Chronic vascular rejection can be detected through the use of an angiogram. Chronic vascular rejection does not generally appear before six months post-transplant and is more common after two to three years.
To reduce the risk of chronic vascular rejection, it is important to follow a low fat, low cholesterol diet. Following this diet may decrease the level of cholesterol and triglycerides in the bloodstream, reducing the amount available to be deposited in the coronary arteries. Persantine or aspirin, both mild blood thinners, are also prescribed to allow blood to flow smoothly through the coronary arteries.
A heart biopsy will initially be done every two weeks for the first twelve weeks, monthly for the following three months at nine months and one year post transplant to check for rejection. The procedure is done as an outpatient and takes about an hour.
Your child will be taken to the cardiac catheterization lab and given general anesthesia. A catheter, or tube, is threaded through a large vein in the neck or groin into the right ventricular chamber of the heart. Through this tube, a wire with a pincher on the end is threaded into the heart where it extracts six to eight pieces of heart muscle, each no bigger than a pin point. The removal of these pieces will not damage the heart. Occasionally, the heart will display some irregular beats during this procedure but this typically goes away after the heart muscle is no longer irritated by the pincher. After the specimens are obtained, the catheter is removed, pressure is held over the site for 20 minutes to control any potential bleeding and a band-aid is applied to the insertion site. The biopsy specimens are sent to a pathologist who examines them under a microscope and determines if the transplanted heart is in rejection.
The heart or endomyocardial biopsy (EMB) is recognized as the most effective measure for diagnosing rejection in the heart transplant patient as well as the post-treatment management of rejection.
The development of the technique for EMB to monitor rejection contributed to the current success of cardiac transplantation. The evaluation of rejection by EMB is essential for clinical management. EMB’s are performed routinely at frequent intervals during the early post-operative period, when acute rejection is most often seen, and then at less frequent but regular intervals thereafter.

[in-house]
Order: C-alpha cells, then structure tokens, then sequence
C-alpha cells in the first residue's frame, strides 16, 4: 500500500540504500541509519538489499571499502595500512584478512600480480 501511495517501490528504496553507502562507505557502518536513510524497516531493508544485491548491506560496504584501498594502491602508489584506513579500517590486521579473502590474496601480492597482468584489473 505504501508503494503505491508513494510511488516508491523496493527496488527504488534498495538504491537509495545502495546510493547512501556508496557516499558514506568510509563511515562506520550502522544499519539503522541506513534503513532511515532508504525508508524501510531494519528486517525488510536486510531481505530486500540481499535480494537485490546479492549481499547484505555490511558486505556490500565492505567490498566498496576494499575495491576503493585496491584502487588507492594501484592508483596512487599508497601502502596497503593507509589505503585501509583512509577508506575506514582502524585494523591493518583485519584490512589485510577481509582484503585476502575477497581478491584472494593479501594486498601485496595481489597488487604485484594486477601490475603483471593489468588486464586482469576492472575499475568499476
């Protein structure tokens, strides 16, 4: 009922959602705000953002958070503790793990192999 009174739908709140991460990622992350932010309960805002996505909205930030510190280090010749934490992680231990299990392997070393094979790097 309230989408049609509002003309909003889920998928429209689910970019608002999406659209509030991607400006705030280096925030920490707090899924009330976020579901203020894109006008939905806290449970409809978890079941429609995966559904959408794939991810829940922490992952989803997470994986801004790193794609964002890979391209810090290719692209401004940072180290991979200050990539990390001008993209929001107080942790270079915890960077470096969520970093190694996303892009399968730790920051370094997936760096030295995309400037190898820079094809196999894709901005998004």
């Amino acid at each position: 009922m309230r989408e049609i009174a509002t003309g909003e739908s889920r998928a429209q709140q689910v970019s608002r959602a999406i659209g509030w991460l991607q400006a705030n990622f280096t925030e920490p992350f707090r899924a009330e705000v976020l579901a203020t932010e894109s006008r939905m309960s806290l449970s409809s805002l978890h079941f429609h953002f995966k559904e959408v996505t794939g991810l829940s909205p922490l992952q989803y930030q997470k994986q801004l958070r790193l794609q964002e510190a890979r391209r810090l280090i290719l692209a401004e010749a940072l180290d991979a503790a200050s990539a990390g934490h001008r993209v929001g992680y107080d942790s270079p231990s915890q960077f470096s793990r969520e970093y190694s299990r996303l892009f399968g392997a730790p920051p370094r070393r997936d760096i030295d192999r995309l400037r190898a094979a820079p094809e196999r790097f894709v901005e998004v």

Grade O (No Acute Rejection)
Grade 0 is used when there is no evidence of acute rejection or cell damage on the biopsy specimens. No change in medications is necessary.
Grade 1R (Focal, Mild Acute Rejection)
Grade 1R represents a greater immune system response with no cell damage. One or more pieces of the biopsy tissue may be involved. No change in medications is necessary.
Grade 2R (Moderate Acute Rejection)
Grade 2 an even greater immune system response with possible cell damage. One or more pieces of biopsy tissue may be involved. At least a three day hospitalization and IV steroids will be used to treat this rejection.
Grade 3R (Diffuse, Borderline Severe Acute Rejection)
Grade 3R represents a greater immune system response and an inflammatory process within several pieces of biopsy tissue. Cell damage is present. Swelling, hemorrhage, and vasculitis can also be present. Again, hospitalization with IV steroid administration will be used. Other anti-rejection agents are used if the rejection is resistant to the steroids.
If moderate or severe rejection is diagnosed, it is treated with intravenous steroid therapy, using Solumedrol, and then using oral steroids to efficiently reduce the dosage.
Once a grade 2 or 3 rejection is discovered, your child will need to have another biopsy in 2 weeks in order for us to determine the rejection has gone. Most children are put on an oral prednisone taper that will end shortly before their next biopsy.